Could the USA be left out from Nafta? Unlikely. But there is a catch.
The third round of negotiation on NAFTA is set to begin on September 23. Negotiators from Mexico, Canada, and United States, are looking forward to accelerating the process. They aspire to conclude a revamping of the agreement by the end of this year avoiding foreseen obstacles ahead, particularly the 2018’s electoral calendar in Mexico and the USA. How close are we to a renewed NAFTA then? We forecast that a successful renegotiation of the agreement this year is practically impossible. But also a withdrawing of the US seems improbable. And here is why:
- Donald Trump’s rhetoric overshadowed the second round of negotiations. In August, President Trump tweeted that NAFTA was the “worst trade deal ever made,” and threatened to withdraw the United States from the agreement because Canada and Mexico are being “difficult.” Then he oddly asked: “May have to terminate?” These brief comments have worsened the relationship with America’s trading partners as well as undermined the intricate work of the American negotiators. The president created a level of uncertainty that cast a shadow of doubt on the negotiator’s authority, precisely when they were conducting serious technical conversations.
- Since the trade representatives know each other well, they tend to brush this kind of statements off, to focus on the long-term, strategic goals. Insiders to the negotiating process assert that everybody at the table believes that the tweeting storm will pass and that presented with a well-grounded document, Mr. Trump will also fall in line with those long-term goals.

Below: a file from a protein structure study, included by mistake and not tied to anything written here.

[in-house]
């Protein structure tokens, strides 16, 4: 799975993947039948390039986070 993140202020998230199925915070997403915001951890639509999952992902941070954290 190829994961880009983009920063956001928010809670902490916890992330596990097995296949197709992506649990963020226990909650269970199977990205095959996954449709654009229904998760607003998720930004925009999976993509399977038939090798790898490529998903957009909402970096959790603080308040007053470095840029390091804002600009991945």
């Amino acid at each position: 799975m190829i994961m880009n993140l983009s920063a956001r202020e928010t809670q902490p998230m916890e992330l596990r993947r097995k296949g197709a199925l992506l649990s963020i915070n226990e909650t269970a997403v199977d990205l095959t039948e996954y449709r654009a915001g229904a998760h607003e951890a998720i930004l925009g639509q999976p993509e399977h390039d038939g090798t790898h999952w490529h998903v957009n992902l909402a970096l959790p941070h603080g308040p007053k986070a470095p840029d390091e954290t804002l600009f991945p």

- Although Trump’s rhetoric is an obstacle, business people in North America and politicians in the US Congress involved in this issue almost universally share an awareness about the benefits of Nafta for Canada, Mexico, and the USA. And this has created tension. Uncertainty is the primary source of this tension. Trade agreements create a system of policy predictability that allows investors plan their strategies, which is what is in jeopardy here. Indeed, the process’s complete uncertainty is unprecedented. Trade agreements are difficult to achieve but when done are acclamations of alliances, but with Nafta, we see the opposite. And we saw that same negative view of commerce with the Trans-Pacific Agreement as well as with the trade agreement with South Korea.
- There is a disconnect between what you can hear from the leadership in Congress and what Trump tweets. For example, listen to House Homeland Security Committee Chairman Michael McCaul. A Republican from Texas, Congressman McCaul has stressed the tension that undermines this negotiation process by presenting a compelling economic case in favor of Nafta that is visible for all parties, and that is entirely at odds with president Trump’s bombastic approach. McCaul fears that President Trump’s antagonistic strategy towards Mexico might give motives to its neighbors to explore better opportunities in China if relations with the US worsen. And that will be a hard blow for the US, but especially for his Texas constituency. Just look at the following graphic.
The Texas-Mexico market worth is US$ 175 billion with a positive balance for the US. Texas exports to Mexico amounted to US$ 93 billion and US$ 20 billion to Canada.
- Nafta has expanded USA’s energy market. Consider that the US exports 60% of its natural gas production to Mexico. And this is new for Nafta thanks to Mexico’s historic energy reforms in 2013 that opened the country’s market to imports of US natural gas, petroleum products, and electricity. According to David Goldwyn, an energy specialist at the Atlantic Council, the results have been phenomenal and particularly favorable to the United States. Although the US-Canada energy trade balance favored Canada by approximately $39 billion in 2016, the value of US energy exports to Mexico is now double that of US imports from Mexico. US-Mexico energy trade is poised to grow further, favoring greater US natural gas and product exports and increased investment in Mexico’s energy sector.